Monday, 18 January 2016 - 13:01
Wage gap: Women working at colleges earn 11 percent less than men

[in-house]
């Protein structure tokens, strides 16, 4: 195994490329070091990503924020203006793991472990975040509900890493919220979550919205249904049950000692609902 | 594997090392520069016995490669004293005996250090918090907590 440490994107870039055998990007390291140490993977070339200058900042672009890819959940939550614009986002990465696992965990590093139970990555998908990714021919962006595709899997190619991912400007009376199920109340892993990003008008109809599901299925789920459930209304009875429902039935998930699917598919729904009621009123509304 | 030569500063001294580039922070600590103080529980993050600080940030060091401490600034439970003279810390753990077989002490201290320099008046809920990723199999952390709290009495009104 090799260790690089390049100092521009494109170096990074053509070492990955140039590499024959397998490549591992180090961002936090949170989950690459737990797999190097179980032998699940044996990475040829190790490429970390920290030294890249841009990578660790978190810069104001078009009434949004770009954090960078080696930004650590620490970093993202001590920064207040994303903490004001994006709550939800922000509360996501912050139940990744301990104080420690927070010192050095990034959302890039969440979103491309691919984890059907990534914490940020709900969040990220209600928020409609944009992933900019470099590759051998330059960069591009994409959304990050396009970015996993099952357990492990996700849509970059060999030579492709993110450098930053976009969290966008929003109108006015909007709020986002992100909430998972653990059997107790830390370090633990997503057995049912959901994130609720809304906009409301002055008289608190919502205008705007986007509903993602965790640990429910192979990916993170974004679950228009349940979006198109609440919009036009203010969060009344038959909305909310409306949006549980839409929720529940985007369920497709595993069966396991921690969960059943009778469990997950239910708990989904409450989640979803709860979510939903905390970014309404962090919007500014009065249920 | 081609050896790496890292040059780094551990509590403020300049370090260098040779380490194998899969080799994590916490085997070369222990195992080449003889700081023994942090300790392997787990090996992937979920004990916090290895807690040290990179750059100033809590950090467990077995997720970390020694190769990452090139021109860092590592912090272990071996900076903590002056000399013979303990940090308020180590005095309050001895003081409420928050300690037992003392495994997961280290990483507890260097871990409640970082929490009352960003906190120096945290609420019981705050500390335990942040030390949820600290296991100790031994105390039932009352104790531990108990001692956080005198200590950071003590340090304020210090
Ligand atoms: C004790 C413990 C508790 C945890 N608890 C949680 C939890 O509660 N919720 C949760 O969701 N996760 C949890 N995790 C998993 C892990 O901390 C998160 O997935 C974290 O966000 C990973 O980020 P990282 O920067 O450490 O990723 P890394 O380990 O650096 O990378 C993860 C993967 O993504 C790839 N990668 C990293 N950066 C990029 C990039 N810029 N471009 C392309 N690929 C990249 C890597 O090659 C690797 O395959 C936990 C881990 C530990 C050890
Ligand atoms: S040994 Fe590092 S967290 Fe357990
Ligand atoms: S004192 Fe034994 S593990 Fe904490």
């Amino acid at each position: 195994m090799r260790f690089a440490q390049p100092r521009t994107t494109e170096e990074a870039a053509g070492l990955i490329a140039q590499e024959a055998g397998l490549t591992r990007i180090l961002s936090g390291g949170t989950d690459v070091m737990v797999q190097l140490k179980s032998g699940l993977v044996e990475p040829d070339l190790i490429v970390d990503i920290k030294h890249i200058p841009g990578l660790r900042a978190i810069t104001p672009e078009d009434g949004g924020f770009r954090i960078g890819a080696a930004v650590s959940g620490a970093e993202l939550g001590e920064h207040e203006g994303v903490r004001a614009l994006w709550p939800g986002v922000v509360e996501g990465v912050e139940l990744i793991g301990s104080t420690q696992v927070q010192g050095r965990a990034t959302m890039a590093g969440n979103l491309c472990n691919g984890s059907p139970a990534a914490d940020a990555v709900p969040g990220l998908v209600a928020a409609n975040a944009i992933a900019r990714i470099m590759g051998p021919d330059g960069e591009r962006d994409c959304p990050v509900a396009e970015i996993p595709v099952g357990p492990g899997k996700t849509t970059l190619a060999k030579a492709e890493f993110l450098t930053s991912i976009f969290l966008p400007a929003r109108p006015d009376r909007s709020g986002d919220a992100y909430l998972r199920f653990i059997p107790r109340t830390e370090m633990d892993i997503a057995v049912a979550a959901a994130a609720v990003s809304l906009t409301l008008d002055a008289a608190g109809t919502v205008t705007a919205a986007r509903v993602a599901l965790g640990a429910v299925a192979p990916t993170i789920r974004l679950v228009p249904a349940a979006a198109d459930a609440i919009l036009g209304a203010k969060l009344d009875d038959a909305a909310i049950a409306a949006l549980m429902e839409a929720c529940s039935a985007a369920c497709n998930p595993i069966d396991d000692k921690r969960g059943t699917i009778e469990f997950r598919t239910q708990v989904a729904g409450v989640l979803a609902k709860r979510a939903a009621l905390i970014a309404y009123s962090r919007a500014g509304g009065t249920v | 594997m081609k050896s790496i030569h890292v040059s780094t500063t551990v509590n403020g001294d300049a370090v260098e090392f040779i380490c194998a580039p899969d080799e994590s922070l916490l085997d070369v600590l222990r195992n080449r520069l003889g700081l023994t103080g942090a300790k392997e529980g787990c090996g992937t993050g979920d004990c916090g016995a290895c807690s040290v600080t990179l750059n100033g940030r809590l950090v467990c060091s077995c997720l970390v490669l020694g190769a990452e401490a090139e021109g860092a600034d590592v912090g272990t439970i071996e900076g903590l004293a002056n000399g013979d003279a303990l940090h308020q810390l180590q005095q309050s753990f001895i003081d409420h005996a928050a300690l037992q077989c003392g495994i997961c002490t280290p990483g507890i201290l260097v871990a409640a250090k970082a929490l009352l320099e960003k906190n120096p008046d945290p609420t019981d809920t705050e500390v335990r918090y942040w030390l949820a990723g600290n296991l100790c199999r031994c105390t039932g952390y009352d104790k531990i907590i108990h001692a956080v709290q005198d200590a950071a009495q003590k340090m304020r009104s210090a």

Female employees at colleges in the Netherlands earn an average of 10.8 percent less than their male colleagues. Female employees are twice as likely to earn unduly low wages and the lost amount is twice as high as for men, according to a study by the Board on Human Rights, NU reports. The human rights institution studied the salary data of 4,301 female and 3,218 male employees at six colleges. On average the men earn a monthly salary of 4,258 euros and the women 3,798 euros. There are 37 colleges in the Netherlands. According to the institution, the six studied colleges form an accurate reflection of the total. The law that requires that salary for men and women who do similar work be determined on equal standards was implemented more than 35 years ago. The difference can partly be explained by differences in job level, work experience or performance. But this does not explain the whole difference. The study revealed that colleges handle more than 30 salary criteria that could lead to a wage gap between men and women. A starting salary, for example, is based of a salary negotiation instead of relevant work experience. "Equal compensation does not mean that all employees must receive the same salary. There are good reasons to pay someone more", according to the institute. "If a good explanation for the difference in salary is lacking however, there is compensation distinction that violates the equal treatment legislation." Following the results of this study, Minister Jet Bussemaker of Education, Culture and Science wants to discuss the problem with the colleges, according to NU.